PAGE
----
The gateway to everything entrepreneurial at Cornell University

Frequently Asked Questions – Students

What is the difference between this internship program and others on campus?

We offer an internship designed for students who have a strong interest in small business management. Perhaps you plan on starting your own business one day or will join a family business upon graduation. You will gain invaluable hands-on experience through this specialized internship program. The majority of our sponsors are Cornell alums, who spend the time necessary to act as a mentor to students.

Who is eligible to participate as an intern?

The Entrepreneurship at Cornell Program offers internship opportunities to Cornell juniors, seniors, and graduate students who have an interest in small to mid-sized businesses. Sophomores are allowed to apply by invitation only through the Internship Director.

What is the typical length of an internship?

Internships begin in late May or the first week in June and normally last 10 weeks. It is important that students are able to commit to a full 10 weeks. Any time less than that would need to be negotiated at the time of the interview and approved by the business owner.

What is the average stipend?

The typical stipend for an intern is between $300 – $500 per week depending on the location of internship and whether or not the student must relocate. We do, however, have a few companies that cannot afford a cash stipend, but will pay for a student’s transportation costs or offer other forms of payment.

Am I responsible for arranging housing?

Housing and transportation arrangements are the intern’s responsibility; however, information is often provided regarding summer rentals, transit centers, etc. through the company contact.

What is the process?

1. Interested students complete an on-line application, submit their resume, and schedule a brief meeting with Debra Moesch, Internship Director.

2. Following your meeting with the Director, a complete list to date will be sent to you with company information, job descriptions, etc. You will be given ample time to review this list and respond to Debra with the names of companies you are interested in. You are welcome to apply for as many positions as you feel you are qualified for, but please consider housing issues if the job is not near your home.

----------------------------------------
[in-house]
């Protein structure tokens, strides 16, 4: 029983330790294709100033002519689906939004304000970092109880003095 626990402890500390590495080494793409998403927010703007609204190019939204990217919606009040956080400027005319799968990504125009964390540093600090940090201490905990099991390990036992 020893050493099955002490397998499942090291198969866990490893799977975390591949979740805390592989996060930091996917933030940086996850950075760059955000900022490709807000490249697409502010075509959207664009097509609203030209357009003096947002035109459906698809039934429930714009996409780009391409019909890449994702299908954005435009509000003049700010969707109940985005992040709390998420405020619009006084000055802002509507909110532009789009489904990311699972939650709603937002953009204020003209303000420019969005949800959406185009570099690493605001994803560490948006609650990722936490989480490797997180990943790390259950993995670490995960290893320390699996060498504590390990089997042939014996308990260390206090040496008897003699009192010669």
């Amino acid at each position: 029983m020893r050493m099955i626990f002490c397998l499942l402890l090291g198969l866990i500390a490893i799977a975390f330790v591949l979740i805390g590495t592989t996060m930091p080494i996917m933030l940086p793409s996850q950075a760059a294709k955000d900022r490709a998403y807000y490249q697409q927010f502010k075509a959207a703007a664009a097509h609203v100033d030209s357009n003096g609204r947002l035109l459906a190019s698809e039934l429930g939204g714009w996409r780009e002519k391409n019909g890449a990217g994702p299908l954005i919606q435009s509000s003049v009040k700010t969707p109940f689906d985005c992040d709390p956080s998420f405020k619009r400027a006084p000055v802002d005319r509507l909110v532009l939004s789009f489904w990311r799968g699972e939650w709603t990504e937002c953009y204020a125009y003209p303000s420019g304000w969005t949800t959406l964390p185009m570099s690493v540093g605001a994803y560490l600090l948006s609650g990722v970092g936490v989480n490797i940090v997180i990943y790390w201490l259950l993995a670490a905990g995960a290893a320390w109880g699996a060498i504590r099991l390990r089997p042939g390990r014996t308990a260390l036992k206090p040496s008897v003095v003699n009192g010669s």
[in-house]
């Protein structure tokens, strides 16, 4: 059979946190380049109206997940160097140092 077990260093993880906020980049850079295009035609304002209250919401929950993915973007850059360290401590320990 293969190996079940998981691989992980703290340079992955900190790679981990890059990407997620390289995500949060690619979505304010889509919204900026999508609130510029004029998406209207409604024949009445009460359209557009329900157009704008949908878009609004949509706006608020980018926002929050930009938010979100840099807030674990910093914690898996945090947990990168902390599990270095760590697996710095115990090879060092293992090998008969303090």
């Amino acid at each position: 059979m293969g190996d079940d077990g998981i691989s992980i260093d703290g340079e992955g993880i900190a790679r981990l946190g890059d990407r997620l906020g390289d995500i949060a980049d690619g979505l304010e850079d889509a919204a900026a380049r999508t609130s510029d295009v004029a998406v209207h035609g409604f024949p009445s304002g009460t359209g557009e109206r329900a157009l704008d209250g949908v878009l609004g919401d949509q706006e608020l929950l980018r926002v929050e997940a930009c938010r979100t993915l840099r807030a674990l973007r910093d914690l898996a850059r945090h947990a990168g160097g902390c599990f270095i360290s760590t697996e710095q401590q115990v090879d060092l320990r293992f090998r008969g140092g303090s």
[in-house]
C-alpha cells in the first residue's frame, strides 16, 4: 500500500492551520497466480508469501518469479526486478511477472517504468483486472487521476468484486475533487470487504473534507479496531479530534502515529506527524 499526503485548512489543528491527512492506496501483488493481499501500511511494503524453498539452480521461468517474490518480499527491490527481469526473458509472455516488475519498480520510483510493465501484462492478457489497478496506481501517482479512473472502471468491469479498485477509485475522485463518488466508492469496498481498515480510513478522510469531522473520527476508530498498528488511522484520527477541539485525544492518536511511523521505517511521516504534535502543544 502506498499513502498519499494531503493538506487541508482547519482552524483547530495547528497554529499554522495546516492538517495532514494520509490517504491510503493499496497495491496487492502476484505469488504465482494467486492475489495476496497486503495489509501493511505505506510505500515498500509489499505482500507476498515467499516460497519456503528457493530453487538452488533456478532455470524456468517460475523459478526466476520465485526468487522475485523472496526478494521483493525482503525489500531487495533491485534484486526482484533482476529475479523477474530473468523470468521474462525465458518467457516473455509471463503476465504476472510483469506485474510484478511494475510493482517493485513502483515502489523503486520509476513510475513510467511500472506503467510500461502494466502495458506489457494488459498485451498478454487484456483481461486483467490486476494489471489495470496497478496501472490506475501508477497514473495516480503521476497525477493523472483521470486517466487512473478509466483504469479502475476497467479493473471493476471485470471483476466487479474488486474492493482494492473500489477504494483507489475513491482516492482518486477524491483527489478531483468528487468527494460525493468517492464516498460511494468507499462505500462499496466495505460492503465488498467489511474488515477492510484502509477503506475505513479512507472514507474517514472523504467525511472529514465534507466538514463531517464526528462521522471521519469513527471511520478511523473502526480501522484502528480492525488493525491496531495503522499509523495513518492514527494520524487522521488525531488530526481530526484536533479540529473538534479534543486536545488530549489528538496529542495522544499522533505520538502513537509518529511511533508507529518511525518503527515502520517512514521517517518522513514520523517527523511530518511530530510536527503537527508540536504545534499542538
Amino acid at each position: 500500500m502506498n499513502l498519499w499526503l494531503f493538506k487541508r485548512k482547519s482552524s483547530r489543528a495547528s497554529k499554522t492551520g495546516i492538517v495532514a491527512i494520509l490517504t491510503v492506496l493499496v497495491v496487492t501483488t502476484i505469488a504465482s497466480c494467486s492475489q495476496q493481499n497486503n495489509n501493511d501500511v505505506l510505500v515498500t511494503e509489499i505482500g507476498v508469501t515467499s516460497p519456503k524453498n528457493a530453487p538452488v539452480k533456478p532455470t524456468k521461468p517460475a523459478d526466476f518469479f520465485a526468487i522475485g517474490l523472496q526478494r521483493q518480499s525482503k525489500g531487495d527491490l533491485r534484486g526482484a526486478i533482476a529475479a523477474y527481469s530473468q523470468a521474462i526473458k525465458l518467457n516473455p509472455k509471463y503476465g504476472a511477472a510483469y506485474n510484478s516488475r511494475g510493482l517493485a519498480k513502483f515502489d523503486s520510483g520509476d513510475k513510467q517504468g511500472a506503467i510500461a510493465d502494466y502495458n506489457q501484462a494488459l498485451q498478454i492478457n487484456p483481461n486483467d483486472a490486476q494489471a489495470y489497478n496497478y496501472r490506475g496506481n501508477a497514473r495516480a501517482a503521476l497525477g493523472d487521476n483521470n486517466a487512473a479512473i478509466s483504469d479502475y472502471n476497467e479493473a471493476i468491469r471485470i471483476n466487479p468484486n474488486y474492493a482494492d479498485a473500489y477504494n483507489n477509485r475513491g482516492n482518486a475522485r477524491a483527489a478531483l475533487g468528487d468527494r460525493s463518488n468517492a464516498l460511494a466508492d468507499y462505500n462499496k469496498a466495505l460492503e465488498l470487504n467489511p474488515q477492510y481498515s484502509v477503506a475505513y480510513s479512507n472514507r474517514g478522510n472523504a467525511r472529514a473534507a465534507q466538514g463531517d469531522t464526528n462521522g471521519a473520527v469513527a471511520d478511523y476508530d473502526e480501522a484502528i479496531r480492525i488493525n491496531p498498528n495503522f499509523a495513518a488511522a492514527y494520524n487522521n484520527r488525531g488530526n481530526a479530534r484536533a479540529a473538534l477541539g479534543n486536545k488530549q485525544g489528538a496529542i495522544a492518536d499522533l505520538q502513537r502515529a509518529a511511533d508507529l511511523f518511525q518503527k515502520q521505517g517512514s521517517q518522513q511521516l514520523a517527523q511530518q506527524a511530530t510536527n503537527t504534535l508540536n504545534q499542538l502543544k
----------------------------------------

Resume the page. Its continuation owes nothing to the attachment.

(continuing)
3. Resumes will be e-mailed to companies via the Internship Director.

4. After a company receives resumes, the interview process begins. Many companies interview and offer the position over the telephone, while others prefer to meet the intern in person. Once an offer is made by a company, students must reply within two weeks to accept or reject the offer!

5. Once a commitment is made, students should notify Debra Moesch, Entrepreneurship at Cornell Internship Director at A commitment means you will take the internship – think carefully before you make the commitment because you cannot change your mind once you’ve committed.

On the job

Once you have accepted a position, your employer will expect the same things of you as they would a full-time staff member. Some of those responsibilities include:

Show up on time for work.

  • Dress appropriately for the office. Inquire before your first day about office dress code.
  • Work closely with your supervisor to learn what will be expected of you.
  • Meet deadlines for various projects.
  • Be sure to ask for help or clarification if you’re having trouble with an assignment.
  • Communicate with your supervisor if you are ill or cannot be at work for some reason. Make sure that reason is acceptable.

The company is free to fire any intern who doesn’t meet expectations. This has happened in the past, but it’s embarrassing for all. You’re a Cornell student, so show some initiative.

During the summer, the Entrepreneurship at Cornell Internship Director will be checking in with your employer and with you to find out how things are going. The employer will be encouraged to contact us if there are problems, and students should also contact the director with any issues or questions.

After your internship

Depending on how your internship was funded, you may be asked to write a short summary of your internship, including your responsibilities and projects and any special skills or experiences that made the summer particularly enriching for you.

You will also be asked to attend an intern luncheon once classes resume in the fall, to share your experiences with funders and with Entrepreneurship at Cornell staff, so that we can continue to improve our program.

If I have questions that are not answered here, who do I contact?

For additional information, please call or e-mail Debra Moesch at, 607-254-2802 or stop by 111 Kennedy Hall.